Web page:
Go Back  PPRuNe Forums > Flight Deck Forums > Tech Log
Reload this Page >

Boeing 747-400 water landing evacuation procedure

Tech Log The very best in practical technical discussion on the web

Boeing 747-400 water landing evacuation procedure

Old 9th Nov 2019, 13:42
  #1 (permalink)  
Thread Starter
 
Join Date: Jun 2019
Location: Tana
Posts: 0
Boeing 747-400 water landing evacuation procedure

Today I went on the Internet and I found this:

The link, if you care to click it, will take you straight to the 0:51 mark. What's interesting to me here is how the PA describes the evacuation procedure: "For passengers on the upper deck, if the water landing occurs, you should [go] downstairs and exit through main deck doors".

Two questions here. One, ARE THEY SERIOUS!? Is that a real evacuation procedure!? A layman passenger, in shock from water landing and possibly injured, should head down a darn steep flight of stairs (which may or may not still be there) to exit the plane!? Or is the water landing of such aircraft was considered so devastating that nobody was expected to survive anyway and this is just a keep-em-calm announcement?

And two, why are both wing and upper deck inflatable slides disabled in case of a water landing? What's the big difference? Beside faster evacuation, those large slides could be used as large rafts for passengers. Can the remaining eight hold ALL passengers of which there could be 660?
UltraFan is online now  
Old 10th Nov 2019, 03:19
  #2 (permalink)  
 
Join Date: Aug 2007
Location: Seattle KBFI
Posts: 109
The slides that you refer to do not also double as rafts. And the overwing slide ( door 3) would extend aft and interfere with the door 4 slide, instead of passing underneath it, as it would in a land evacuation.

And you will be hard pressed to find a 744 with that number of pax, most are going to max out at under 400.

Last edited by bigduke6; 12th Nov 2019 at 20:17.
bigduke6 is offline  
Old 10th Nov 2019, 07:38
  #3 (permalink)  
CCA
 
Join Date: Oct 1999
Location: Up there
Posts: 170

As you can see doors 1,2,4 & 5 would result in slide-RAFTS that are basically flat (as seen door 1) the upper deck slide would result in slippery slide and swimming, if itís cold you might be dead before you swam to a raft.
CCA is offline  
Old 10th Nov 2019, 07:58
  #4 (permalink)  
 
Join Date: Feb 2001
Location: The Winchester
Posts: 5,493
Originally Posted by UltraFan View Post
Today I went on the Internet and I found this:
https://youtu.be/n9wG2FdGhDU?t=51

The link, if you care to click it, will take you straight to the 0:51 mark. What's interesting to me here is how the PA describes the evacuation procedure: "For passengers on the upper deck, if the water landing occurs, you should [go] downstairs and exit through main deck doors".

Two questions here. One, ARE THEY SERIOUS!? ...
You are a bit late on the outrage bus since that slide configuration for the 744 has been around since the late 80s and AFAIK is industry wide for the machine.

It's been a while since I flew the QOTS but from memory I agree with the previous replies, ie..

The upper deck slides are not slide rafts because the position of the waterline post a ditching using an upper deck slide will mean any user gets dumped in the water at high speed..which has CCA has pointed out then leaves you very exposed.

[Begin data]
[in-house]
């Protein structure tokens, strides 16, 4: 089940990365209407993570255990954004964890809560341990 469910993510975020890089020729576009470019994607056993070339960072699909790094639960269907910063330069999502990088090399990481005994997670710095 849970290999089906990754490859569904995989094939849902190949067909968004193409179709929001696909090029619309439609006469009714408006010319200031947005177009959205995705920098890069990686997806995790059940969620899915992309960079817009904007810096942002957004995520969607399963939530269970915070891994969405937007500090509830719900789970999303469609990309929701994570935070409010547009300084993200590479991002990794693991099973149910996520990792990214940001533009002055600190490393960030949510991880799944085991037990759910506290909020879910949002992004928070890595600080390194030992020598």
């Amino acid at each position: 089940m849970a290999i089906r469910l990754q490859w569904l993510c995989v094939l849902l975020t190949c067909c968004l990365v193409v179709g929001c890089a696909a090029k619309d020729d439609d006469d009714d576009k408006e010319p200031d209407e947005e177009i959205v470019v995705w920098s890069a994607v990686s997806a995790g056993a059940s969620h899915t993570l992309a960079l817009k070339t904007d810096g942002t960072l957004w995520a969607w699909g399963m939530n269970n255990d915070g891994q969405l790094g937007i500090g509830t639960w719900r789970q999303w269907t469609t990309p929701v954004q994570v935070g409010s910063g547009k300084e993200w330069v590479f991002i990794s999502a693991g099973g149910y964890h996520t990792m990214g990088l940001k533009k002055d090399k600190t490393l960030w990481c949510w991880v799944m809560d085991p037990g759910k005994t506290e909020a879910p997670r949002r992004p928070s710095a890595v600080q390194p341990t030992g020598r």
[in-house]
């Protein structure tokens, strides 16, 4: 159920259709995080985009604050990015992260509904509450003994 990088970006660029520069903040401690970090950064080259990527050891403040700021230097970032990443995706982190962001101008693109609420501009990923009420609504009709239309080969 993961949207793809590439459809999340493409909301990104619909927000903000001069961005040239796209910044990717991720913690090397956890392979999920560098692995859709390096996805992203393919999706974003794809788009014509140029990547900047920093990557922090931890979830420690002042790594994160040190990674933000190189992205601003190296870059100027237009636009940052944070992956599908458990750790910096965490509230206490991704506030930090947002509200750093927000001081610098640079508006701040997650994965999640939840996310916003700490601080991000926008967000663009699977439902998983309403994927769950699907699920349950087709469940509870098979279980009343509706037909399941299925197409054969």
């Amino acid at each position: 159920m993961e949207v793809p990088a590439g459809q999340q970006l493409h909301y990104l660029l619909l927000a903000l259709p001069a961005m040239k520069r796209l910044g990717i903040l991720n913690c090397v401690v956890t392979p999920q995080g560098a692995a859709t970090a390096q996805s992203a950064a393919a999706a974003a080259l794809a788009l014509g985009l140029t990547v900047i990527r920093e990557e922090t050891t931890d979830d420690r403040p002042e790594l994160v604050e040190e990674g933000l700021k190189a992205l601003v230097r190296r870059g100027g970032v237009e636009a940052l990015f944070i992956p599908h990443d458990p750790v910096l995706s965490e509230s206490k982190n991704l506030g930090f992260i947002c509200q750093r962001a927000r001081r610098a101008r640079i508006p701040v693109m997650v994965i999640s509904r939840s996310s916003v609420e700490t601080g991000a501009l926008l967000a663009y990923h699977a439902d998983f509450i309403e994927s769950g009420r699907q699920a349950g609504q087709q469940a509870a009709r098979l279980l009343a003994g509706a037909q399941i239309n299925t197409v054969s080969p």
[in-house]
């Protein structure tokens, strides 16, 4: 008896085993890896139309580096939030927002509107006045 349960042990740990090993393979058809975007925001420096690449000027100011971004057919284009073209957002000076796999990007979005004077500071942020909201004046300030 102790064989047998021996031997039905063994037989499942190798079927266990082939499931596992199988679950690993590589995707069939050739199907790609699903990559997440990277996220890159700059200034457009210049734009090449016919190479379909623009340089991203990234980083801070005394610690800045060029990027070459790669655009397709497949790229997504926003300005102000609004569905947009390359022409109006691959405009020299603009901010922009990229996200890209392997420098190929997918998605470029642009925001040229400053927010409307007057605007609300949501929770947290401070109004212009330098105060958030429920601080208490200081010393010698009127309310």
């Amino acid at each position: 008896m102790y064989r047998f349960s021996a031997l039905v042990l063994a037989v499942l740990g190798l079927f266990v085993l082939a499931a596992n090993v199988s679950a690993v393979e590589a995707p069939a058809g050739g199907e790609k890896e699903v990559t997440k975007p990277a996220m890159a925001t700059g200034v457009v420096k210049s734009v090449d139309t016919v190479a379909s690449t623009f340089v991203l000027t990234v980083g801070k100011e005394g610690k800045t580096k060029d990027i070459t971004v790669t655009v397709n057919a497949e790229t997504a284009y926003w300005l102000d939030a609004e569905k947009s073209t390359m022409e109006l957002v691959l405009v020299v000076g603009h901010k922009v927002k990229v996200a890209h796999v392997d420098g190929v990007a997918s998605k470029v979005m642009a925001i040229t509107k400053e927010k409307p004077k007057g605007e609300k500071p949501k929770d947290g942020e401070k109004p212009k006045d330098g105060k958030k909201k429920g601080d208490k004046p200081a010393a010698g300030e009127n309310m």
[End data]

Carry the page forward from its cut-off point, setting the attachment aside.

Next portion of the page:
Door 3 slides are not deployed in a ditching since when inflated the assembly would float aft at the inboard end of the wing trailing edge and would interfere with the sliderafts at Doors 4 (as bigduke6 explained...).

As a result the aircraft is equipped (as I recall it) with Dual lane sliderafts at Doors 1,2 4 and 5 only...oh, and FWIW the system and procedures have been "tested in the field"..

​​​​​China Airlines 605

"Immediately after the aircraft came to rest in the water, crew members ensured that all passengers donned life jackets and evacuated onto eight of the ten main deck emergency exits. These exits (as on all 747s) are equipped with inflatable evacuation slide/rafts for ditching emergencies. The passenger cabin remained completely above water during the evacuation,"

Last edited by wiggy; 10th Nov 2019 at 08:17.
wiggy is offline  
Old 10th Nov 2019, 09:02
  #5 (permalink)  
 
Join Date: Apr 2015
Location: Netherlands
Posts: 87
In the you-tube film above, the slats are retracted upon deployment of the thrust reversers, which makes sense. But when the TR are closed, the slats -while taxying- are deployed again. I'm not a pilot, but an engineer, so I've no idea why that is. Can anybody enlighten me? .
washoutt is offline  
Old 10th Nov 2019, 09:13
  #6 (permalink)  
 
Join Date: Feb 2001
Location: The Winchester
Posts: 5,493
Originally Posted by washoutt View Post
In the you-tube film above, the slats are retracted upon deployment of the thrust reversers, which makes sense. But when the TR are closed, the slats -while taxying- are deployed again. I'm not a pilot, but an engineer, so I've no idea why that is. Can anybody enlighten me? .
As I recall it ( with a "it's been ten years plus so health warning") the inboard/mid-span leading edges retract on selection of reverse to prevent them being damaged during reverse thrust operation ( ?FOD). Once reverse is cancelled the LEs should then automatically return to the position appropriate to the selected Flap setting..(and FWIW the slats work in harness/are controlled by the Flap setting/Flap lever, there's no separate slats control). Bearing that in mind..

1. On approach/touchdown with Flap selected the inboard/mid LEs will be "out".

2. On roll out with reverse selected the inboard/mid LEs will motor "in",

3. Once reverse is cancelled, usually towards the very end of the rollout, those LEs will then motor "out" again because usually at that point landing flap is still selected,

4. Once off the runway and when the after landing procedure is performed the flap is selected up and the LEs will motor "in" again..

That's the theory.....

Last edited by wiggy; 10th Nov 2019 at 09:43.
wiggy is offline  
Old 10th Nov 2019, 10:05
  #7 (permalink)  
 
Join Date: Aug 2015
Location: Sunnydale
Posts: 159
Originally Posted by wiggy View Post